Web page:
Uncle Frank

Starring: Paul Bettany, Sophia Lillis, Peter Macdissi, Steve Zahn, Judy Greer, Margo Martindale, Lois Smith, Stephen Root, and Colton Ryan.

Directed By: Alan Ball

Where I Watched It: Amazon

English Audio Description Available?: Yes

Description Provided By: The Media Access Group

narrated By: Adrienne Barbeau

The Plot: Told as a coming of age story from a young female’s perspective (Lillis), she talks about her opportunity to go to college at the same school where her beloved Uncle Frank (Law) teaches. For some reason she’s not quite sure of, Frank has never quite fit in with the family, especially her grandfather (Root), but as she comes to spend more time with her Uncle, she ends up meeting his “roommate” Wally (Macdissi) and suddenly she starts to understand, but also those things don’t change the way she sees her Uncle. However, when a death in the family prompts a road trip, these three take a journey home during a time period when being yourself in their position, often prompted entirely different reactions.

What Works: I really enjoyed this. i don’t know what took me so long to get to this film. i think I’ve always enjoyed Paul Bettany as an actor, though not enough for him to individually draw me to a film centered around him. I finally pulled this trigger, and I’m really glad I did. Alan Ball (who gave me life through True Blood) has crafted a lovely tale, that at times might present itself one way if that’s all you’re willing to see. If you think this film is just saccharine fluff, you’re missing out on all the nuance brought into the role by Bettany, whose titular character is in some form of constant struggle or suffering.

There never seems to be a moment where he just lets himself breathe and enjoy the moment, even in the quieter moments with Wally, in the house they have built for themselves, they are still keeping secrets and lying to others, and that level of shame seems to weigh on them and their relationship. Wally’s struggle comes from being from a country where they behead gays, and Frank’s comes from a traumatic past that is slowly revealed as the film progresses. He had a nasty father that tore him down, and it’s clearly taken a lot for him to get where he is now emotionally, and even that needs work.

Sophia Lillis is delightful in a role that is very much a storyteller. if she wasn’t present for these moments, we wouldn’t know about them, as the story is told from her reminiscent point of view. She has a few moments of her own, but despite being the obvious lead, and narrator, this film is very much about Frank.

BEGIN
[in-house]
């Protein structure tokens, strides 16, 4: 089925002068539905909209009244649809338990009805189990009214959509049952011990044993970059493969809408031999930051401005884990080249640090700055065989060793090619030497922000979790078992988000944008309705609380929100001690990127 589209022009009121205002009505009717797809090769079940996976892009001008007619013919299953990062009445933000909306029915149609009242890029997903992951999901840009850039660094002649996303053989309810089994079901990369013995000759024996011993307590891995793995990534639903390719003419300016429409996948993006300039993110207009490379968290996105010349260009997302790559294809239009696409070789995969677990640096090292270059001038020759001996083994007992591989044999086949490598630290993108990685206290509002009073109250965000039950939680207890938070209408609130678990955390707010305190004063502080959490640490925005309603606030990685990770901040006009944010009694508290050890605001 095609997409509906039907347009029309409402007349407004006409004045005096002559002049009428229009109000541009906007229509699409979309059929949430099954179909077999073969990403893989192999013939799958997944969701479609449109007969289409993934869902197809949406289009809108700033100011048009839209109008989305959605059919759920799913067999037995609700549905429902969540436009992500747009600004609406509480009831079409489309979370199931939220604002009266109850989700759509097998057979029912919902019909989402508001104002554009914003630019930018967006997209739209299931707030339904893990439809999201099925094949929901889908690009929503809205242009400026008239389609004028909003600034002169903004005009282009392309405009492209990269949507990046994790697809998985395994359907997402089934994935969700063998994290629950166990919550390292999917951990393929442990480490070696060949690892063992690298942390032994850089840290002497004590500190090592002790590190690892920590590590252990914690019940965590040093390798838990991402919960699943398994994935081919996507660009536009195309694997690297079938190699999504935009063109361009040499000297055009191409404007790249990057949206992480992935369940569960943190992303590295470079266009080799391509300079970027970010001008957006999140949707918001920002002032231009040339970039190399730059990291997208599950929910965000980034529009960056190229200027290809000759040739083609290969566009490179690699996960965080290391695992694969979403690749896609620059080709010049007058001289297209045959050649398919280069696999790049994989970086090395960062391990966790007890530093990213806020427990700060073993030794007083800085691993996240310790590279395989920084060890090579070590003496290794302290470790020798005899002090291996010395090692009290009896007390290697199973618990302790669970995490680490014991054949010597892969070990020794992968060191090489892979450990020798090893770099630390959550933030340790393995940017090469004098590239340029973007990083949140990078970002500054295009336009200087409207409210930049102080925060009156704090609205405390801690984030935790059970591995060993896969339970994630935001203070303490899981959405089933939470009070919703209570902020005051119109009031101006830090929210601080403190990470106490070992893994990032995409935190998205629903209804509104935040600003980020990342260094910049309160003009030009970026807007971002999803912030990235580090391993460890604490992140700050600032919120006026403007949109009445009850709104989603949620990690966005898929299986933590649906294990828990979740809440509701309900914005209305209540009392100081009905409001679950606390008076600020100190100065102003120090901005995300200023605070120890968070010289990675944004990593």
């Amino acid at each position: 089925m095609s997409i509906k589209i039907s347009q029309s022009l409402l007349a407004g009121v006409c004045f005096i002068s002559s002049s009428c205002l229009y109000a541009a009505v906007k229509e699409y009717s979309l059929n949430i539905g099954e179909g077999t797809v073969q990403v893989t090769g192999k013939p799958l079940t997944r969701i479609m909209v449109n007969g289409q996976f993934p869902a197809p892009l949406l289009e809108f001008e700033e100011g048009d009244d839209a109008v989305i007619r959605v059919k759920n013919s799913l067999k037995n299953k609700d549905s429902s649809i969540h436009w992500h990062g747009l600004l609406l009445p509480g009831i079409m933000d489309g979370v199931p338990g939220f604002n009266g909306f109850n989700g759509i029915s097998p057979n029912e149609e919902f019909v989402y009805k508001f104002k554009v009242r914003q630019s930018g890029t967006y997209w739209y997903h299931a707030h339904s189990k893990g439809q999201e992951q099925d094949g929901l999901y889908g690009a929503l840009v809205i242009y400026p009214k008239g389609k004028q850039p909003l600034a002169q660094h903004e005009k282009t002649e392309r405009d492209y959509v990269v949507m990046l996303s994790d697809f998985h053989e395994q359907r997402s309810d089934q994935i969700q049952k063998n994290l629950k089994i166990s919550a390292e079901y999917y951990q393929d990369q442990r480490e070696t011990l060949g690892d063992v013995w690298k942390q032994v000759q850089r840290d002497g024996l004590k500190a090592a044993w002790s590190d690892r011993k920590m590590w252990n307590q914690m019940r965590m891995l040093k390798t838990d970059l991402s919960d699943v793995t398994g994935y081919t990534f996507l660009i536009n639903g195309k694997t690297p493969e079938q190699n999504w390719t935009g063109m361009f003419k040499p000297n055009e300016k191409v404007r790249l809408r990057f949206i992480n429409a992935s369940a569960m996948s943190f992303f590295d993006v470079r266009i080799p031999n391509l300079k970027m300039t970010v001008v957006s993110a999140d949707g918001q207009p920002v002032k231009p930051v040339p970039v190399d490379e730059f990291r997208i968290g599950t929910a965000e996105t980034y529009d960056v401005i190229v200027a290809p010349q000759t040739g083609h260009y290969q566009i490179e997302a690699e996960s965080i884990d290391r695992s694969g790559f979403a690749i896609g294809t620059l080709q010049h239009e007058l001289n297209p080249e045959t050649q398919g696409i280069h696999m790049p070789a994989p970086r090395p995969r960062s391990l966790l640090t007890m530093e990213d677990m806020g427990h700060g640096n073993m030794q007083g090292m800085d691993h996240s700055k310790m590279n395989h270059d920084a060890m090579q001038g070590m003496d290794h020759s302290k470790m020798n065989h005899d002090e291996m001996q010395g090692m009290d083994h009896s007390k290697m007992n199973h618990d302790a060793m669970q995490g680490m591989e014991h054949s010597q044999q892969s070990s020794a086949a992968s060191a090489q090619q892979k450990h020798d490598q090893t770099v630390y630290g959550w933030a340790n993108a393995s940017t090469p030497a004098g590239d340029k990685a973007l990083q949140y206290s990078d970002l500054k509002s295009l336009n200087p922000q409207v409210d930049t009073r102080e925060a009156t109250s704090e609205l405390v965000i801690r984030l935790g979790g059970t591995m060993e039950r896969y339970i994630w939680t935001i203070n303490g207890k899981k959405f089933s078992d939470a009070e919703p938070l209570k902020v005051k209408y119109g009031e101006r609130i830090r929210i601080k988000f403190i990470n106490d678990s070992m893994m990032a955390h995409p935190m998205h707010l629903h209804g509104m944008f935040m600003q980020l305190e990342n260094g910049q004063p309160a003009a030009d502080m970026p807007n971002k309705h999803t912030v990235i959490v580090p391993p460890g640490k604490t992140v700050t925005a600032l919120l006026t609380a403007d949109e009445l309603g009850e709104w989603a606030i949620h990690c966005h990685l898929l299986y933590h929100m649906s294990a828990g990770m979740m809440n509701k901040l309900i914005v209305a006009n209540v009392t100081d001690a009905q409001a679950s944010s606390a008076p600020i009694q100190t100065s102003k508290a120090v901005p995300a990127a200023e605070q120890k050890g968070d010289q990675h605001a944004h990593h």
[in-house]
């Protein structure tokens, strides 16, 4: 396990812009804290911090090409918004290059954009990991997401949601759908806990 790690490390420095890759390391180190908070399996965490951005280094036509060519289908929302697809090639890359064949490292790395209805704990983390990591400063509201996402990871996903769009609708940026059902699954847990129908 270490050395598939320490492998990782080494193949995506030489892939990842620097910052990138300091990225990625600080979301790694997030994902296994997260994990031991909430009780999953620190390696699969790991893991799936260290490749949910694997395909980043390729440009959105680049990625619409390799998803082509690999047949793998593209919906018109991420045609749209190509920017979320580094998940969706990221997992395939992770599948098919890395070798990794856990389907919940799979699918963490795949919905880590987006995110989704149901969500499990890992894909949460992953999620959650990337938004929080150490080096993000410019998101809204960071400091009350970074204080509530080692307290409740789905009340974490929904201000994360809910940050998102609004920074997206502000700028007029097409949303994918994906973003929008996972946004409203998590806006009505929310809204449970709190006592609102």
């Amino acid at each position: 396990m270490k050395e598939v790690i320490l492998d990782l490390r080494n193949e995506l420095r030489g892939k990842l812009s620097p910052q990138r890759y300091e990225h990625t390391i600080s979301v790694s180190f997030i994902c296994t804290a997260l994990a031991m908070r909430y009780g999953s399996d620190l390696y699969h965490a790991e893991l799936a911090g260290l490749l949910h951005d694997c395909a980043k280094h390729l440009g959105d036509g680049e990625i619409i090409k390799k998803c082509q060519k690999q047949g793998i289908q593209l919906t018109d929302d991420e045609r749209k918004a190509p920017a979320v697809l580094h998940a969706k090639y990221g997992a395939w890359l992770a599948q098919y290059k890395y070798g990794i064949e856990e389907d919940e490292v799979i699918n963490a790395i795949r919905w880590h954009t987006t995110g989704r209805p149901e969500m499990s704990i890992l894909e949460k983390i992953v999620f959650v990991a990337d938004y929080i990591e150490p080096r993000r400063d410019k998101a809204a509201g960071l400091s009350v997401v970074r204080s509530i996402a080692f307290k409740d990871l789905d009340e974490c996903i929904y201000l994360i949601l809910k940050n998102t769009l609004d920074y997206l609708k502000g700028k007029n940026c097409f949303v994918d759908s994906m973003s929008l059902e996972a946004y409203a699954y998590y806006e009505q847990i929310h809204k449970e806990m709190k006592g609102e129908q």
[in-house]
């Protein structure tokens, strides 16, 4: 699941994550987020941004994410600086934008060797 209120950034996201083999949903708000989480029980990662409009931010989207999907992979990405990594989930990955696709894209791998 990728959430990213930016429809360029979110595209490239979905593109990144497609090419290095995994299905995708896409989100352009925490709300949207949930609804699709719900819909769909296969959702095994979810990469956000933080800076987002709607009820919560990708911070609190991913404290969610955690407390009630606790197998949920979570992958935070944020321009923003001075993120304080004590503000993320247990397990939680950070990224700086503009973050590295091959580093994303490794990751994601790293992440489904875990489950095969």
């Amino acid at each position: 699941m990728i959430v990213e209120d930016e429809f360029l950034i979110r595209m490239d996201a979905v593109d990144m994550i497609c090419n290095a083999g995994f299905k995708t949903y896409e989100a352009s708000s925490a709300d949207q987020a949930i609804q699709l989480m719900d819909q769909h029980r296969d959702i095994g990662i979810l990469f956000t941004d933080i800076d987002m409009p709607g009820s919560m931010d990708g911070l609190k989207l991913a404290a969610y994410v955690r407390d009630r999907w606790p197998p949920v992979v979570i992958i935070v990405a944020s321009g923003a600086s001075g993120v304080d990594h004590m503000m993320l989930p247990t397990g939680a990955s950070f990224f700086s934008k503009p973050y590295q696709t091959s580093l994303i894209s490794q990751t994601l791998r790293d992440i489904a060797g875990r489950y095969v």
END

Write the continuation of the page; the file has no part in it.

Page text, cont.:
Also, in addition to writing and directing a solid film, Ball’s elevated through his cast, where he’s assembled Zahn, Greer, Martindale, Smith, and Root all in small but impactful roles. Each of these actors are phenomenal at making the most of every second of screen time, and although they are not the focus of the film, having them there to elevate definitely pushes it up a notch.

What Doesn’t Work: Despite the desire for Ball to not smack you in the face with Frank’s secret, and even the narrator does a good job of highlighting Ball’s attempt at nuance, I guessed it outright, without having seen a trailer for the film, or knowing what it was about. I only knew the cast going in, and that critics generally liked it. I didn’t even know Ball was directing before I clicked on it.

I don’t know why it was that obvious, as this film could have been about anything. Fathers can be disapproving for many different reasons, but there was just something really early on in those first few moments with Frank where I picked up on why his father doesn’t like him. i could have been wrong. he could have been a draft dodger or something. But, he wasn’t. I don’t know how to fix that problem, but based on how the film was structured, I don’t think Ball’s intention was for you to pick up on it immediately, but rather discover it around the same time Lillis does, since it is her story.

My only other little thing is that Bettany’s Frank is thrown such constant strife that it would have been nice to see a moment of levity, true levity. Not just laughing at one joke before going back to his intense brooding and thought, but just a scene that got to show us the lively happy side of Frank, or possibly the side that Wally fell in love with. This film seems so committed to the idea that Frank’s struggle is so real that he cannot achieve anything else, and he’s barely holding on, that it forgets to show us the man he might be if he could just get this weight off of him.

The Blind Perspective: Adrienne Barbeau is quickly becoming one of those narrators I enjoy, and I believe she attaches herself to narration that isn’t awful. She wants to be associated with high quality narration, obviously, and uncle Frank delivered that. I didn’t have any problems. I also enjoyed that we had a female narrator for a film where our character doing the in film narration is also female. Nice touch.

Final Thoughts: I’m very late to the party, and i apologize. I loved this film, even with its tiny flaws, and I’m really glad I finally decided to click on it. Next time, I won’t hesitate so much on a Paul Bettany movie.

Final Grade: A-

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